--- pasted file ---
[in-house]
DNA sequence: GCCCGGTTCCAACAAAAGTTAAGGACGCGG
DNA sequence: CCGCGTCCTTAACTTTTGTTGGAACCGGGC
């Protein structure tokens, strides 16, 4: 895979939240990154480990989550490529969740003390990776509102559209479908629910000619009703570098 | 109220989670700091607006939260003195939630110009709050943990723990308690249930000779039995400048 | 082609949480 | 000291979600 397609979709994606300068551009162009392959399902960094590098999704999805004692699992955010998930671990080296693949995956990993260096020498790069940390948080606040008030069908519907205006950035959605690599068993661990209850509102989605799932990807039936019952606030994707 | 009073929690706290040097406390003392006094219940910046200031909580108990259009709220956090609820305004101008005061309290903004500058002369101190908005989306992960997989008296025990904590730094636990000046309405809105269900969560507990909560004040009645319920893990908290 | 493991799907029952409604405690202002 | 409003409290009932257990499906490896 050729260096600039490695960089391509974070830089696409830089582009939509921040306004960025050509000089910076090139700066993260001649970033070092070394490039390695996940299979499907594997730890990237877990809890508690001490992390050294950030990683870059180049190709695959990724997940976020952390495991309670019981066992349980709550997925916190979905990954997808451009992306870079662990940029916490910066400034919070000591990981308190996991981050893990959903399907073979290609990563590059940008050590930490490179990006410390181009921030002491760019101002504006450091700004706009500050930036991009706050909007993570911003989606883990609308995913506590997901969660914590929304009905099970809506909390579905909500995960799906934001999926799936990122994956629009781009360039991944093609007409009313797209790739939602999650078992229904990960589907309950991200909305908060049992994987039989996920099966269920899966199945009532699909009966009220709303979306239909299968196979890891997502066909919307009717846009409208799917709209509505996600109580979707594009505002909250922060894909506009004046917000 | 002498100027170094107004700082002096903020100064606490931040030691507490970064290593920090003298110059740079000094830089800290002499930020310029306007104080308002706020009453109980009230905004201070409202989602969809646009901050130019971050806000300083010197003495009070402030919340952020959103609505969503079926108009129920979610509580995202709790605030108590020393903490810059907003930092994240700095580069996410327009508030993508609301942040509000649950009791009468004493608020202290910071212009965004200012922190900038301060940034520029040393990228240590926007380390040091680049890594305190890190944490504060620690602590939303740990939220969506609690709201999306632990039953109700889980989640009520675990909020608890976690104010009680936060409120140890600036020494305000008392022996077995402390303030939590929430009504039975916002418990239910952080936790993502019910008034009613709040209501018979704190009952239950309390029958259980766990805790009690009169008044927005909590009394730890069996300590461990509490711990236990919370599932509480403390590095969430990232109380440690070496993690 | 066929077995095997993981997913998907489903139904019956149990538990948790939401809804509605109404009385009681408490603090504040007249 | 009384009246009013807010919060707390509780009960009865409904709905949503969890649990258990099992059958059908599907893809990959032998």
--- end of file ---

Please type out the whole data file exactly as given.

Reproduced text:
[in-house]
DNA sequence: GCCCGGTTCCAACAAAAGTTAAGGACGCGG
DNA sequence: CCGCGTCCTTAACTTTTGTTGGAACCGGGC
């Protein structure tokens, strides 16, 4: 895979939240990154480990989550490529969740003390990776509102559209479908629910000619009703570098 | 109220989670700091607006939260003195939630110009709050943990723990308690249930000779039995400048 | 082609949480 | 000291979600 397609979709994606300068551009162009392959399902960094590098999704999805004692699992955010998930671990080296693949995956990993260096020498790069940390948080606040008030069908519907205006950035959605690599068993661990209850509102989605799932990807039936019952606030994707 | 009073929690706290040097406390003392006094219940910046200031909580108990259009709220956090609820305004101008005061309290903004500058002369101190908005989306992960997989008296025990904590730094636990000046309405809105269900969560507990909560004040009645319920893990908290 | 493991799907029952409604405690202002 | 409003409290009932257990499906490896 050729260096600039490695960089391509974070830089696409830089582009939509921040306004960025050509000089910076090139700066993260001649970033070092070394490039390695996940299979499907594997730890990237877990809890508690001490992390050294950030990683870059180049190709695959990724997940976020952390495991309670019981066992349980709550997925916190979905990954997808451009992306870079662990940029916490910066400034919070000591990981308190996991981050893990959903399907073979290609990563590059940008050590930490490179990006410390181009921030002491760019101002504006450091700004706009500050930036991009706050909007993570911003989606883990609308995913506590997901969660914590929304009905099970809506909390579905909500995960799906934001999926799936990122994956629009781009360039991944093609007409009313797209790739939602999650078992229904990960589907309950991200909305908060049992994987039989996920099966269920899966199945009532699909009966009220709303979306239909299968196979890891997502066909919307009717846009409208799917709209509505996600109580979707594009505002909250922060894909506009004046917000 | 002498100027170094107004700082002096903020100064606490931040030691507490970064290593920090003298110059740079000094830089800290002499930020310029306007104080308002706020009453109980009230905004201070409202989602969809646009901050130019971050806000300083010197003495009070402030919340952020959103609505969503079926108009129920979610509580995202709790605030108590020393903490810059907003930092994240700095580069996410327009508030993508609301942040509000649950009791009468004493608020202290910071212009965004200012922190900038301060940034520029040393990228240590926007380390040091680049890594305190890190944490504060620690602590939303740990939220969506609690709201999306632990039953109700889980989640009520675990909020608890976690104010009680936060409120140890600036020494305000008392022996077995402390303030939590929430009504039975916002418990239910952080936790993502019910008034009613709040209501018979704190009952239950309390029958259980766990805790009690009169008044927005909590009394730890069996300590461990509490711990236990919370599932509480403390590095969430990232109380440690070496993690 | 066929077995095997993981997913998907489903139904019956149990538990948790939401809804509605109404009385009681408490603090504040007249 | 009384009246009013807010919060707390509780009960009865409904709905949503969890649990258990099992059958059908599907893809990959032998």